Drive Your Bike. Bikes are Vehicles too.
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A Bicyclist's Rights and Responsibilities
In Oregon, a bike is a vehicle and you are its driver. You share the same rights and duties with all other drivers when you use the state and local roads.
Avoid riding your bicycle on sidewalks.
Share the road
- Although riding on the sidewalk may seem like a safe option, motorists simply are not looking for bicyclists on the sidewalk. At every driveway and intersection there is a risk a driver will not see you, especially if you ride against traffic.
- If riding on a sidewalk, Oregon law states bicycles must be operated at a speed similar to ordinary walking whenever approaching or entering a crosswalk, driveway, curb cut or pedestrian ramp. While on a sidewalk, a bicyclist has the same rights and duties as a pedestrian.
- Respect pedestrians at all times, whether on the road or sidewalk
Use your signals
- Ride in the bike lane or right side of the travel lane whenever possible. If there is no bike lane or the lane is narrow, you may ride in the middle of the lane just like a car. Always use hand signals and be predictable.
- The best place to be in the lane is at least three feet away from any parked cars so that you are outside the “door zone” where car doors might open into the lane. Maintain a consistent lane position and avoid weaving. Any drivers behind you will appreciate your predictability of riding in a straight line.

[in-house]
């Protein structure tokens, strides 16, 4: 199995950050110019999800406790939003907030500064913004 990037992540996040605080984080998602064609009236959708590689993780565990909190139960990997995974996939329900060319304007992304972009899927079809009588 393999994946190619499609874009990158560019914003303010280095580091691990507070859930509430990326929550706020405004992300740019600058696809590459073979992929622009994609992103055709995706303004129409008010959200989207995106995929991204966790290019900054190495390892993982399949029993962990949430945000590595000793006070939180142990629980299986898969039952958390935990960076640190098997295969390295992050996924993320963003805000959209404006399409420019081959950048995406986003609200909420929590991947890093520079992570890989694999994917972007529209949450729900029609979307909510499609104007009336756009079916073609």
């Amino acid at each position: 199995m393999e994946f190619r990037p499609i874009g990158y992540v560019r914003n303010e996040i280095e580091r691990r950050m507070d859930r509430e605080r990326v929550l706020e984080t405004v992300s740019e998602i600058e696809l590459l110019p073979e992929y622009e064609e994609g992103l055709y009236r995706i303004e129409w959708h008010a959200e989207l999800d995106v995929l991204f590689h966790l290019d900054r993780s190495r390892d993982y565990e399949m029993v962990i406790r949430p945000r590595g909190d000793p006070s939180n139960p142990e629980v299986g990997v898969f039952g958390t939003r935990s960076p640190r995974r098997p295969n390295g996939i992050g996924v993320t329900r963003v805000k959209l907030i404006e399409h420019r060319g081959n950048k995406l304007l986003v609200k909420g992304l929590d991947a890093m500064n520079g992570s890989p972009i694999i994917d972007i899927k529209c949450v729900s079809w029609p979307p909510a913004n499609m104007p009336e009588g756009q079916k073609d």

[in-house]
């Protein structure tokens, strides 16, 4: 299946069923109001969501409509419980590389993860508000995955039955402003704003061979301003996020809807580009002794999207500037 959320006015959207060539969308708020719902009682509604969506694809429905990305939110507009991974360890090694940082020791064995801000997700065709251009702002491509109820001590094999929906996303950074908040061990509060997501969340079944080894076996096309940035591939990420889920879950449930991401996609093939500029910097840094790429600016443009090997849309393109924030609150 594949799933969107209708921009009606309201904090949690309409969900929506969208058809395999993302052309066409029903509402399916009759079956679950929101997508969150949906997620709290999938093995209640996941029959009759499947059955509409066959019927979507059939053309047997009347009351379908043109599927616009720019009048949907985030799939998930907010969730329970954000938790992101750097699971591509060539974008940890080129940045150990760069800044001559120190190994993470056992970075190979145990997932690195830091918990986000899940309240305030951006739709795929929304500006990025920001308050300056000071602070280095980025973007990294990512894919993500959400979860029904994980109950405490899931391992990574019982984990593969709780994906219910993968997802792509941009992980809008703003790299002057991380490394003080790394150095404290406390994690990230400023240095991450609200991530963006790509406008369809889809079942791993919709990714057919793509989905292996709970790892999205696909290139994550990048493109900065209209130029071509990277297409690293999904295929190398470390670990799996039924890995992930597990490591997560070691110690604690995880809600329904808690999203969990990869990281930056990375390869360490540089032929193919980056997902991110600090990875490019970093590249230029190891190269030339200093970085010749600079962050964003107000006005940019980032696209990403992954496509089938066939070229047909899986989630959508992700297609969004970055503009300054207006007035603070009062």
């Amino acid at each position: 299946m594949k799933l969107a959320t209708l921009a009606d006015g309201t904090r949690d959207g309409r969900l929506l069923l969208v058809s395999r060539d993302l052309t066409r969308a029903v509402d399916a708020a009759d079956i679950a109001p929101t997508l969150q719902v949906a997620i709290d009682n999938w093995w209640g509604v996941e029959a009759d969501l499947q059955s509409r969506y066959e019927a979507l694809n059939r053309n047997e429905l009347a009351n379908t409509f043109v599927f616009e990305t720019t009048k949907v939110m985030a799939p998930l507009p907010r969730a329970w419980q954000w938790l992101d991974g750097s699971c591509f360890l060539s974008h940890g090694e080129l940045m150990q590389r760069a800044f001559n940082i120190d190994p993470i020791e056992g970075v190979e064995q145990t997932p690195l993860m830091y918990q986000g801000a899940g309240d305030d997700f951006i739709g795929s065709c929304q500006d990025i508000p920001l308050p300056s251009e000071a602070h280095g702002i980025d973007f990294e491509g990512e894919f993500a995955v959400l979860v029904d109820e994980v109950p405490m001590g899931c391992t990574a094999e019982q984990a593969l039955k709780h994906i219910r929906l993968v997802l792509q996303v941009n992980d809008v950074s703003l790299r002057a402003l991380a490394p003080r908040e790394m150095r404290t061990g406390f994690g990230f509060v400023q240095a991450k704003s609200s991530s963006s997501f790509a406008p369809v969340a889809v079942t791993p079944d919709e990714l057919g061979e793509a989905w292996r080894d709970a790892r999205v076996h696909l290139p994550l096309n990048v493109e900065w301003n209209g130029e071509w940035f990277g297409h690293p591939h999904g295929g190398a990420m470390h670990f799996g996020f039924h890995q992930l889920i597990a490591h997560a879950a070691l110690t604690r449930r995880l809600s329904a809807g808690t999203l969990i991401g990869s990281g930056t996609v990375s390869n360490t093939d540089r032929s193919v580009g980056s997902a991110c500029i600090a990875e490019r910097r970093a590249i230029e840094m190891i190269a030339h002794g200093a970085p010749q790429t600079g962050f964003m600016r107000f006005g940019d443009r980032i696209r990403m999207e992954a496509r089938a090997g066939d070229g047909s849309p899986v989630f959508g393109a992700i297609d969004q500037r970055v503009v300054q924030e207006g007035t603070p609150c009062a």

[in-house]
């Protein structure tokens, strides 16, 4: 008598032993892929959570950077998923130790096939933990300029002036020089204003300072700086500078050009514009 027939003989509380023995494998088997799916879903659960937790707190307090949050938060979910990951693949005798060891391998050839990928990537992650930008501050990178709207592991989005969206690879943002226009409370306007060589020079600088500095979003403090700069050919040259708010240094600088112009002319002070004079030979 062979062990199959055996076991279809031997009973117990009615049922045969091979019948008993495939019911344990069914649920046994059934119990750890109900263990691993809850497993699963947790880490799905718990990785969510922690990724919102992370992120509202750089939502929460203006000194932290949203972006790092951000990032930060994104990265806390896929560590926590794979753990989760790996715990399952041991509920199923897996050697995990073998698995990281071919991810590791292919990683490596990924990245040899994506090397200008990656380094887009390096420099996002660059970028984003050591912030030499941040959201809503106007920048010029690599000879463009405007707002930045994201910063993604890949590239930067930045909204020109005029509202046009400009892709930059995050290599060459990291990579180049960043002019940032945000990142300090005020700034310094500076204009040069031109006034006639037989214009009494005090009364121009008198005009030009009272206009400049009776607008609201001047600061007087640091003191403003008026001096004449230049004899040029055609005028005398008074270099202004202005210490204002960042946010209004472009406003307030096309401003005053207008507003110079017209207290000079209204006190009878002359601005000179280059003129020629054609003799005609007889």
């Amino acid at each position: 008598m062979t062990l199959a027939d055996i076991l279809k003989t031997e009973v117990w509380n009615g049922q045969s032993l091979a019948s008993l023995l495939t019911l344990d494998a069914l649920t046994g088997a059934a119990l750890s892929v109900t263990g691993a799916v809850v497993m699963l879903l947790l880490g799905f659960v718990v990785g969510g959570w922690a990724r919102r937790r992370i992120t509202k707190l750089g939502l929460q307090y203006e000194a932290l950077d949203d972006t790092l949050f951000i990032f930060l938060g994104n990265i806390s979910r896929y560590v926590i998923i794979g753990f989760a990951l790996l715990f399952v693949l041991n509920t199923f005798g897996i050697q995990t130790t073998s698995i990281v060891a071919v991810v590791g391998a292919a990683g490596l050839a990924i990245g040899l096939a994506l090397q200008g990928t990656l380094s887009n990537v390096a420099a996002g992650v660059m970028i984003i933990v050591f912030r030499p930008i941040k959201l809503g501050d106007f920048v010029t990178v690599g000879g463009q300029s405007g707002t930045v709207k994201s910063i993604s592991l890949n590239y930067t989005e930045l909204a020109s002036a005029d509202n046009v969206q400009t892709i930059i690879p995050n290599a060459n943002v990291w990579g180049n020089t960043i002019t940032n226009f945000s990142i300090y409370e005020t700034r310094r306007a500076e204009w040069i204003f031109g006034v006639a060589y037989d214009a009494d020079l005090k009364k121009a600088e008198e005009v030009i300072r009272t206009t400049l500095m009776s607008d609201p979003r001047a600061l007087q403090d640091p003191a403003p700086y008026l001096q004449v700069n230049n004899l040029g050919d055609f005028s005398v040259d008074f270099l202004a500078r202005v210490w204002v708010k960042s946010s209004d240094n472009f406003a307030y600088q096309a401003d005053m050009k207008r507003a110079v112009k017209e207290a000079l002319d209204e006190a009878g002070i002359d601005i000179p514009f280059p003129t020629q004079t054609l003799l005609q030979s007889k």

- When asserting a position in the center of a travel lane, ride close to the normal speed of vehicle traffic.
- For more information about sharing the road, consult the Oregon Pedestrian and Bicycle Rules: http://www.oregon.gov/odot/ts/Pages/bicyclistsafety.aspx
Check Your Brakes
- Bicyclists on the roadway are required to signal for a distance of 100 feet before a turn. Because your signaling hand is part of your steering, signal when it is safe to do so.
- Use eye contact whenever possible. When you can make eye contact with drivers you know that they see you. You can also use eye contact to determine where the blind spots are with larger vehicles. When approaching a large vehicle, make eye contact with the driver in the rear view mirror to make sure that they see that you are there.
- Your brakes should work smoothly, even in the rain. When you squeeze the lever, it should not ‘bottom out’ against the handlebars. When you let go of the brakes, they should come away cleanly from the wheel’s rim. Good tires will also help ensure you are able to stop efficiently.
- For more articles on bicycle maintenance, bicyclist safety, commuting by bicycle, and bicycle-related equipment at REI.com http://www.rei.com/bikeyourdrive
Wear a helmet
- In low light conditions, use a bright white light on the front of your bike and a red LED light on the rear. Make sure they are bright and well-functioning, and change the batteries regularly.
- Reflective tape can be added to your helmet or fenders.
- Wear bright, reflective clothing. Bright yellow and lime green are ideal in most light conditions.
- Helmets are mandatory for cyclists in Oregon under the age of 16, unless wearing a helmet “would violate a religious belief or practice of the person”. Helmets can protect cyclists at any age; however.
- A properly fitted and safety-approved helmet can prevent head injuries. Buy a helmet that meets the consumer safety standards set by the U.S. Consumer Product Safety Commission. Make sure it fits snugly. Most helmets come with fitting pads to adjust the fit to your head. These are important because a helmet can only protect your head if you wear it properly. Local bike shop staff can help you properly fit your helmet.
- Additional information on safety gear options: http://drivelesssavemore.com/pages/helmets-safety-gear-options
To learn more about your rights and responsibilities as a bicyclist and pedestrian go to:
Educational efforts funded in part by the Federal Highway Adminstration (FHWA)
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